Why "No Points" 30-Year Fixed Loans Usually Don't Make Sense
Written by: Carey Pott
I hear it all the time, and you probably do too. On the radio,
TV, in the newspaper or online - "Call now to get a 30-year
fixed loan at x% with no points or fees!". I'd like to explain
to you why this almost never makes sense.
First, we need to make an assumption - if you're getting a
30-year fixed loan, you're planning on keeping the loan for
several years. This may seem simple, but so many people get
30-year fixed loans because it's what they've always gotten or
because everything else is perceived as risky. If you're not
going to keep your loan for at least 7-10 years, it makes no
sense to get a 30-year fixed loan. There are products available
called hybrid ARMs (adjustable rate mortgages), which allow you
to fix your rate for a set period of years (typically 3, 5, or 7
years). These loans usually have lower rates than 30-year fixed
loans. If you're not going to keep the loan for over 5 or 7
years, you shouldn't pay more to keep it fixed longer than that.
So, you've decided that unlike the majority of people who
refinance or sell their home every 3-5 years, you're going to
stay in your home and do not plan to refinance for at least 7-10
years. In this case, it may make sense for you to get a 30-year
fixed loan. However, it still doesn't make sense for you to get
a 30-year fixed with no points. In order for you to understand
why, I have to explain how loans and interest rates work.
When you go to a lender to get a 30-year fixed loan, they will
tell you what interest rate you qualify for. If your loan
officer is good, they will explain to you that you can buy down
the interest rate by paying 1 or more "points" through the loan
(a "point" is simply a lending term that means 1% of the loan
amount, so if you have a $300,000 loan then 1 point is $3,000).
If your loan officer is REALLY good, he'll explain why it
probably doesn't make sense to get a 30-year fixed loan without
paying any points.
In order for you to see what I'm talking about, let's assume
you've got a $300,000 loan amount and you can get a rate of
6.25%. Your monthly payment would be $1,847. However, if you
agree to pay one point ($3,000) through the loan your rate will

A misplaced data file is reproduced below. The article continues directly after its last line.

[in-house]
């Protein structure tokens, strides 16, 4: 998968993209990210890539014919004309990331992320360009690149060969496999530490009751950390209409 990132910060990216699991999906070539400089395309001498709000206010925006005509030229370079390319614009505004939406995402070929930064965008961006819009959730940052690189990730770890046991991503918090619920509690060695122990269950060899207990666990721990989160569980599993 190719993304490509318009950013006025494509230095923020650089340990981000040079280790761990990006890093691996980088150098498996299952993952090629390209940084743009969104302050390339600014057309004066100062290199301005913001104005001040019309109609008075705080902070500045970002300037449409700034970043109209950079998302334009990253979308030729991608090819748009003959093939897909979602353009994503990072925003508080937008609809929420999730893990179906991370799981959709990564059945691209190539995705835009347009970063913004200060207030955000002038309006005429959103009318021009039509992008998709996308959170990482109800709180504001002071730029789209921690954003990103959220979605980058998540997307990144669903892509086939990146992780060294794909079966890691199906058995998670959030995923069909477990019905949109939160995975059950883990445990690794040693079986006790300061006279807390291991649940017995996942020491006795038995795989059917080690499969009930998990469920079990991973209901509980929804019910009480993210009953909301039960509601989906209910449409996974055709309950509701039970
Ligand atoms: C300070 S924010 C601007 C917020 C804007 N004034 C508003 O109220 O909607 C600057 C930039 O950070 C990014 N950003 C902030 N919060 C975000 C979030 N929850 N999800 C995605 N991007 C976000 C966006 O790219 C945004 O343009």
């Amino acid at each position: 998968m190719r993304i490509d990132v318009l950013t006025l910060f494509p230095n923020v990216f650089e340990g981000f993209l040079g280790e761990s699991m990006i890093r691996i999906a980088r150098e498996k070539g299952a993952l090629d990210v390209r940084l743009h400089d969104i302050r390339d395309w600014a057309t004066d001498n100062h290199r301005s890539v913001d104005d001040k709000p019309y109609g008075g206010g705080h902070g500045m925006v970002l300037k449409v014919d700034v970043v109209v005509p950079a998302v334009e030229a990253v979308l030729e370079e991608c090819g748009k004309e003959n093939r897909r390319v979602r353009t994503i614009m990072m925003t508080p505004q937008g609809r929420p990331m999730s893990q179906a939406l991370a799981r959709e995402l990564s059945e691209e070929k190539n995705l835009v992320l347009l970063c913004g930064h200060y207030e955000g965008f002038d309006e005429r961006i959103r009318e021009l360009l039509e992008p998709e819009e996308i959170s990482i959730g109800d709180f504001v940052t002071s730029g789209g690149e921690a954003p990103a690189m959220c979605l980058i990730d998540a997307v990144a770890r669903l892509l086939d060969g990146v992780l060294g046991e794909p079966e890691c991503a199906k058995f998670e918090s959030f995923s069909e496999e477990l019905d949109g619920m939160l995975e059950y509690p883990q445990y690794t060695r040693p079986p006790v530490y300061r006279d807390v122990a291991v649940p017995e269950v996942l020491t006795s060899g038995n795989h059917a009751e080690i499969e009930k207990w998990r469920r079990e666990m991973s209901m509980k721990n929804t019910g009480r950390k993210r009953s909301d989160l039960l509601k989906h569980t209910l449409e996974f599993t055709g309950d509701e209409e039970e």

be 6%, which would translate into a monthly payment of $1,798.
At this point, it's useful to do a "break-even" analysis.
Take the amount you pay in points ($3,000) and divide that by
the monthly savings ($1,847 - $1,798 = $49), which gives you 61.
This is the number of months in which your monthly savings ($49)
pay for your point ($3,000). In this case, if you're planning on
keeping the loan for 7-10 years at least then it makes sense to
pay the point for the lower rate since you'll be saving money.
In fact you will save $2,900 after 10 years, $8,800 after 20
years, and almost $15,000 over the life of the loan!
Generally speaking, by paying at least 1 point when you get a
30-year fixed loan you'll find a break-even point of 4-5 years.
Since we've already made the case that you shouldn't get a
30-year fixed loan if you're planning on keeping your mortgage
for less than 7-10 years, and the break-even point is generally
4-5 years, it usually doesn't make sense to get a 30-year fixed
loan with no points.
If you're in a situation where you're considering getting a
30-year fixed loan, I would suggest you do this analysis
yourself. Ask your trusted loan officer for a rate quote at 0
points, 1 points, and 2 points, along with what the payment
would look like at each rate. Then divide the amount you're
paying in points by the monthly savings to find your break-even
point. If that break-even point is at least a year less than the
amount of time you're planning on keeping the loan, then pay the
money and save in the long run!
About the author:
Carey Pott is an experienced mortgage broker and owner of
January Financial in Foothill Ranch, CA. He has helped hundreds
of clients find the best financing for their home purchase or
refinance needs. You can find more information on mortgage
financing at www.januaryfinancial.com.
Carey is also a frequent contributor to many websites with
mortgage articles, including Home Experts Online,
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